NEW DELHI: Till a decade ago, residents of H-block in New Rajinder Nagar could walk on their main road, Andh Kanya Vidyalaya Marg. That was before the road was approved for mixed land use in Master Plan for Delhi-2021 and became one of the most congested stretches in the area.
Just a few metres away, a DDA shopping complex with 100-odd shops has remained unoccupied for years. “It (DDA complex) has become a den of anti-social activities while the main road is congested due to rampant commercialization. This has destroyed the residential character of the colony. We are in a mess due to mindless planning by government agencies,” said Neeraj Gupta, president of H-block RWA and an urban planner.
Almost all the residential colonies in Delhi where mixed use was allowed face this problem. The mixed use regulation was introduced in 2006 to prevent the sealing and demolition of lakhs of commercial establishments operating illegally in residential areas. But today, this has led to rampant commercialization in residential colonies, thereby adding to the load on civic infrastructure.
Till date, 2,538 streets have been notified for mixed use and 351 are awaiting approval. MPD-2021 allows for more streets to be notified for mixed use. Delhiites say this will harm the city as it can’t take the increased load. But urban planners are divided on the issue. While some argue that mixed use is an urban development model accepted worldwide, others say Delhi isn’t a fit case for it. “Mixed land use has totally messed up Delhi. This is a result of poor planning in previous master plans which didn’t make any space for the informal sector,” said S M Akhtar, professor and dean of faculty of architecture, Jamia Millia Islamia University.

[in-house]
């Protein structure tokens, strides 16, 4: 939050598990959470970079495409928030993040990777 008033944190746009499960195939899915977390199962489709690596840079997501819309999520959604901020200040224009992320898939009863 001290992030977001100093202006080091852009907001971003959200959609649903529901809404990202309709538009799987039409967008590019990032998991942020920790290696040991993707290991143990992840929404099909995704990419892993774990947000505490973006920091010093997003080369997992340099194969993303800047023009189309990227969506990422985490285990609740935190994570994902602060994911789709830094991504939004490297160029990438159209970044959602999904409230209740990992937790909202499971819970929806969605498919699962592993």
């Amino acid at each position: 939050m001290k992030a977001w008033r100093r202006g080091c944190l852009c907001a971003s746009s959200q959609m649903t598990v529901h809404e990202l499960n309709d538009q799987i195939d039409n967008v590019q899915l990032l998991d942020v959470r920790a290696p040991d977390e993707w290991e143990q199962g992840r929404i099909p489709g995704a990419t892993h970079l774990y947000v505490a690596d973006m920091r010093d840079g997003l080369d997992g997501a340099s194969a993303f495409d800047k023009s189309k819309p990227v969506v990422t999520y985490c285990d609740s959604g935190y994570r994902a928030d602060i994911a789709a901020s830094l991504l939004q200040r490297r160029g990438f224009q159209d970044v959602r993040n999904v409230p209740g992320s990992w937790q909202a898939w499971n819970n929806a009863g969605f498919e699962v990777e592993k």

Experts at the university have been involved in the preparation of local area plans. They say it is time to de-densify and decongest Delhi. “Just by allowing mixed land use, the wrongs of the last 50 years can’t be corrected. We are just burdening the city, which is already congested. There is a need to de-densify and decongest, else people’s quality of life will be severely impacted,” said Akhtar.
Experts involved in making the MPD say the civic agencies are to blame for the present mess in the colonies as they didn’t enforce rules and upgrade the infrastructure. “Mixed use is a good idea, as it is aimed at providing essential services to people at a walking distance. But it wasn’t implemented properly,” said A K Jain, former planning commissioner of Delhi Development Authority. “Enforcement was a major issue in its implementation. One of the chief reasons for allowing mixed use was to provide for a proper traffic circulation plan and parking facilities.”
In areas like CR Park, Kailash Colony, GK-I, South Extension, Janakpuri, etc, residents complain of encroachment by commercial establishments. “There is a need to create space to meet the growing need for commercial activities. DDA has a lot of vacant plots which have been earmarked for other activities. There is a need to assess the requirement and change the land use accordingly,” said Keshav Aggarwal, member of B-block RWA in CR Park.
For allowing commercial activity on notified streets, the civic agencies have collected close to Rs 1,500 crore as conversion and parking charges. The corporations were to develop the market spaces, and provide parking and basic services. “But the civic agencies have failed completely. There is no clarity on the duration for which traders will have to pay conversion charges. The corporations have no plans to redevelop markets and provide parking. Today, it is difficult to get a trade licence from corporations,” said Praveen Khandelwal, general secretary of Confederation of All India Traders.
Residents say more streets should not be notified for commercial use. “We want the colonies to be safe and secure with their social fabric intact. Mixed land use is a bad idea. It has only made life difficult for the residents,” said Rajiv Kakria, a resident of GK-I. Experts say streets can’t be notified for commercial use if residents don’t want it. “If RWAs pass a resolution and inform the government about it, then the street can’t be notified for commercial use,” said Jain.